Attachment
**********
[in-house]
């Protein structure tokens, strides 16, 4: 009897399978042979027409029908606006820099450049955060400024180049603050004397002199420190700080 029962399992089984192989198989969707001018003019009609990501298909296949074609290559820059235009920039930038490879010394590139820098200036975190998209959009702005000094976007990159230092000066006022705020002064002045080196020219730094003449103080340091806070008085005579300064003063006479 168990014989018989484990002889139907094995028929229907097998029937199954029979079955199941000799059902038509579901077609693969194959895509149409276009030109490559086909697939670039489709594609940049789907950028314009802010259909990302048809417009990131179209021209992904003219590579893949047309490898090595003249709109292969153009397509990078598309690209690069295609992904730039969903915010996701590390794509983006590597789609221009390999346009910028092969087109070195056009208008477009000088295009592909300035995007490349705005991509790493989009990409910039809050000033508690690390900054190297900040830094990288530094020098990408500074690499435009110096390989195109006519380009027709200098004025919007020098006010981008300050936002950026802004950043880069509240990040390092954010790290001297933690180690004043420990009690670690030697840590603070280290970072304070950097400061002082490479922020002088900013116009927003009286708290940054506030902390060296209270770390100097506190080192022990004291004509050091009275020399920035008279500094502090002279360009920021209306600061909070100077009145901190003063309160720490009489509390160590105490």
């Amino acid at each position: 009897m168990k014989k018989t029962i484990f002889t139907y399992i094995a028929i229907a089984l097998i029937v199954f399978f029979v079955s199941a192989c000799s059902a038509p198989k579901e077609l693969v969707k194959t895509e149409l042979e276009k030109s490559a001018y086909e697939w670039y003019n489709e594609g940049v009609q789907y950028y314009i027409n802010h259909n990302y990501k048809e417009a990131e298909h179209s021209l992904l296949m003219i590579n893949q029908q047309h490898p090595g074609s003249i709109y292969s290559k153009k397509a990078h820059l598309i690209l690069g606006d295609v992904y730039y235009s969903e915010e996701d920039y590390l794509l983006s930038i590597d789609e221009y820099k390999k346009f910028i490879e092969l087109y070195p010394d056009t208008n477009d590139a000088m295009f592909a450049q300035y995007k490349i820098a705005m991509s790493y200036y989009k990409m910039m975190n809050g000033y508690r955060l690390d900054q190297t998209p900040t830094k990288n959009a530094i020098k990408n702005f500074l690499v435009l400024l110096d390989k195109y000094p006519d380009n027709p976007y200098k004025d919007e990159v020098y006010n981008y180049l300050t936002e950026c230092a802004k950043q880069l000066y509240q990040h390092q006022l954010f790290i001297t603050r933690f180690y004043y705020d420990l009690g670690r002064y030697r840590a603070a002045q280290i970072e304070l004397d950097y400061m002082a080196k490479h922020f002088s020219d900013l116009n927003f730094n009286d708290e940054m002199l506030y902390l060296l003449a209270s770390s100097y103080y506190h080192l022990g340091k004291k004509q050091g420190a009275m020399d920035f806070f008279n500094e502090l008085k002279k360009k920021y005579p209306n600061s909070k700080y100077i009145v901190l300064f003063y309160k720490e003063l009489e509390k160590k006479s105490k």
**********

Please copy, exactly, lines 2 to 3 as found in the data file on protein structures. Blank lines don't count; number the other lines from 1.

């Protein structure tokens, strides 16, 4: 009897399978042979027409029908606006820099450049955060400024180049603050004397002199420190700080 029962399992089984192989198989969707001018003019009609990501298909296949074609290559820059235009920039930038490879010394590139820098200036975190998209959009702005000094976007990159230092000066006022705020002064002045080196020219730094003449103080340091806070008085005579300064003063006479 168990014989018989484990002889139907094995028929229907097998029937199954029979079955199941000799059902038509579901077609693969194959895509149409276009030109490559086909697939670039489709594609940049789907950028314009802010259909990302048809417009990131179209021209992904003219590579893949047309490898090595003249709109292969153009397509990078598309690209690069295609992904730039969903915010996701590390794509983006590597789609221009390999346009910028092969087109070195056009208008477009000088295009592909300035995007490349705005991509790493989009990409910039809050000033508690690390900054190297900040830094990288530094020098990408500074690499435009110096390989195109006519380009027709200098004025919007020098006010981008300050936002950026802004950043880069509240990040390092954010790290001297933690180690004043420990009690670690030697840590603070280290970072304070950097400061002082490479922020002088900013116009927003009286708290940054506030902390060296209270770390100097506190080192022990004291004509050091009275020399920035008279500094502090002279360009920021209306600061909070100077009145901190003063309160720490009489509390160590105490």
């Amino acid at each position: 009897m168990k014989k018989t029962i484990f002889t139907y399992i094995a028929i229907a089984l097998i029937v199954f399978f029979v079955s199941a192989c000799s059902a038509p198989k579901e077609l693969v969707k194959t895509e149409l042979e276009k030109s490559a001018y086909e697939w670039y003019n489709e594609g940049v009609q789907y950028y314009i027409n802010h259909n990302y990501k048809e417009a990131e298909h179209s021209l992904l296949m003219i590579n893949q029908q047309h490898p090595g074609s003249i709109y292969s290559k153009k397509a990078h820059l598309i690209l690069g606006d295609v992904y730039y235009s969903e915010e996701d920039y590390l794509l983006s930038i590597d789609e221009y820099k390999k346009f910028i490879e092969l087109y070195p010394d056009t208008n477009d590139a000088m295009f592909a450049q300035y995007k490349i820098a705005m991509s790493y200036y989009k990409m910039m975190n809050g000033y508690r955060l690390d900054q190297t998209p900040t830094k990288n959009a530094i020098k990408n702005f500074l690499v435009l400024l110096d390989k195109y000094p006519d380009n027709p976007y200098k004025d919007e990159v020098y006010n981008y180049l300050t936002e950026c230092a802004k950043q880069l000066y509240q990040h390092q006022l954010f790290i001297t603050r933690f180690y004043y705020d420990l009690g670690r002064y030697r840590a603070a002045q280290i970072e304070l004397d950097y400061m002082a080196k490479h922020f002088s020219d900013l116009n927003f730094n009286d708290e940054m002199l506030y902390l060296l003449a209270s770390s100097y103080y506190h080192l022990g340091k004291k004509q050091g420190a009275m020399d920035f806070f008279n500094e502090l008085k002279k360009k920021y005579p209306n600061s909070k700080y100077i009145v901190l300064f003063y309160k720490e003063l009489e509390k160590k006479s105490k």